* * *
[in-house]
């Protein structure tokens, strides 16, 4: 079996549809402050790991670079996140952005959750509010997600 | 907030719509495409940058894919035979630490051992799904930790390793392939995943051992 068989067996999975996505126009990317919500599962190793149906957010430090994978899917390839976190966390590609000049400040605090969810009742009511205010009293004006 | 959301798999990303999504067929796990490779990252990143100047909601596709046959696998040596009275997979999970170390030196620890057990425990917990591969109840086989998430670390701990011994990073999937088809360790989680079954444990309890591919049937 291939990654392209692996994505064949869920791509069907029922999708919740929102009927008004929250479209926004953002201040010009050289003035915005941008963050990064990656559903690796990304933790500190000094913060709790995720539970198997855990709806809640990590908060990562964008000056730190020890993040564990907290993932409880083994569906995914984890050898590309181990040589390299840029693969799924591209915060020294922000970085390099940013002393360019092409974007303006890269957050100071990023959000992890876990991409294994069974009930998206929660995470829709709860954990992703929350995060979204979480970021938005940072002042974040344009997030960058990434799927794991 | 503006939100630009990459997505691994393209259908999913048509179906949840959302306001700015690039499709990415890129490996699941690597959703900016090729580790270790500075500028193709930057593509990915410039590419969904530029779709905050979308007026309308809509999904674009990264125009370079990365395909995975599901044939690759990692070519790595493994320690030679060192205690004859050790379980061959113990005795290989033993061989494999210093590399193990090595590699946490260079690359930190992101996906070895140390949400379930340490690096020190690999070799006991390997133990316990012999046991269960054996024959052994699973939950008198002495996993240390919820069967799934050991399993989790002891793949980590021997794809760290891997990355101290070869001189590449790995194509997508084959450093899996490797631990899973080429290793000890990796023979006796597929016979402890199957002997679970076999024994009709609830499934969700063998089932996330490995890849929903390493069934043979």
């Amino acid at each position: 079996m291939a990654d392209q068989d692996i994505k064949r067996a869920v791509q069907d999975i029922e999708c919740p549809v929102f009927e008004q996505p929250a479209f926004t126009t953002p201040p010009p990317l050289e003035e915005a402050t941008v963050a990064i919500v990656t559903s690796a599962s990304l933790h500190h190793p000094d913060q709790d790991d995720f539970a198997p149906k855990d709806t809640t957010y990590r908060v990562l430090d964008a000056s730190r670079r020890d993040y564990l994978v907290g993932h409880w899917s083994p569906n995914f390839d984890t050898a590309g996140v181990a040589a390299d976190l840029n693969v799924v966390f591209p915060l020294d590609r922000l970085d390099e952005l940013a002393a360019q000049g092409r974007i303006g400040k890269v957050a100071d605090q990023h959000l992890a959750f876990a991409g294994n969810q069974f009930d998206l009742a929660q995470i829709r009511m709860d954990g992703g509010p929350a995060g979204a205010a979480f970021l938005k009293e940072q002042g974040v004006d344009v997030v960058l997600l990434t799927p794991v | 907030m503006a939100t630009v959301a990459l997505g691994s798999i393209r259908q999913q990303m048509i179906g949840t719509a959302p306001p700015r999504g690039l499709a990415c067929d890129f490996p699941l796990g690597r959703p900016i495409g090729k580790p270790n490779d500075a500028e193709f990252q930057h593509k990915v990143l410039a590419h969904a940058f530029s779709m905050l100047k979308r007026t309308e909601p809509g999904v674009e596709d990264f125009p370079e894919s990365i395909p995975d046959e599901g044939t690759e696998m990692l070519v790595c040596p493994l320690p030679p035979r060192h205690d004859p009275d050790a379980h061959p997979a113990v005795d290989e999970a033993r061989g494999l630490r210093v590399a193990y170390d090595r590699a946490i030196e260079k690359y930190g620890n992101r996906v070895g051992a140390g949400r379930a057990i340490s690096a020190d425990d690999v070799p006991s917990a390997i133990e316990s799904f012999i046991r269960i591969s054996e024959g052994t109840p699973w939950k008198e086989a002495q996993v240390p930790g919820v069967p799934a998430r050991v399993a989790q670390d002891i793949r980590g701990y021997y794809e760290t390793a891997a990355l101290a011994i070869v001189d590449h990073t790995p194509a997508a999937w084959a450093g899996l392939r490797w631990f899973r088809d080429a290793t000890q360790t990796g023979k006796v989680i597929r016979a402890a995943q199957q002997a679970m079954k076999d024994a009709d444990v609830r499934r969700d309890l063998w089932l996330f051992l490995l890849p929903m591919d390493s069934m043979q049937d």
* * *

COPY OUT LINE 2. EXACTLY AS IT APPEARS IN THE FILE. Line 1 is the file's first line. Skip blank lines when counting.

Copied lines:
């Protein structure tokens, strides 16, 4: 079996549809402050790991670079996140952005959750509010997600 | 907030719509495409940058894919035979630490051992799904930790390793392939995943051992 068989067996999975996505126009990317919500599962190793149906957010430090994978899917390839976190966390590609000049400040605090969810009742009511205010009293004006 | 959301798999990303999504067929796990490779990252990143100047909601596709046959696998040596009275997979999970170390030196620890057990425990917990591969109840086989998430670390701990011994990073999937088809360790989680079954444990309890591919049937 291939990654392209692996994505064949869920791509069907029922999708919740929102009927008004929250479209926004953002201040010009050289003035915005941008963050990064990656559903690796990304933790500190000094913060709790995720539970198997855990709806809640990590908060990562964008000056730190020890993040564990907290993932409880083994569906995914984890050898590309181990040589390299840029693969799924591209915060020294922000970085390099940013002393360019092409974007303006890269957050100071990023959000992890876990991409294994069974009930998206929660995470829709709860954990992703929350995060979204979480970021938005940072002042974040344009997030960058990434799927794991 | 503006939100630009990459997505691994393209259908999913048509179906949840959302306001700015690039499709990415890129490996699941690597959703900016090729580790270790500075500028193709930057593509990915410039590419969904530029779709905050979308007026309308809509999904674009990264125009370079990365395909995975599901044939690759990692070519790595493994320690030679060192205690004859050790379980061959113990005795290989033993061989494999210093590399193990090595590699946490260079690359930190992101996906070895140390949400379930340490690096020190690999070799006991390997133990316990012999046991269960054996024959052994699973939950008198002495996993240390919820069967799934050991399993989790002891793949980590021997794809760290891997990355101290070869001189590449790995194509997508084959450093899996490797631990899973080429290793000890990796023979006796597929016979402890199957002997679970076999024994009709609830499934969700063998089932996330490995890849929903390493069934043979």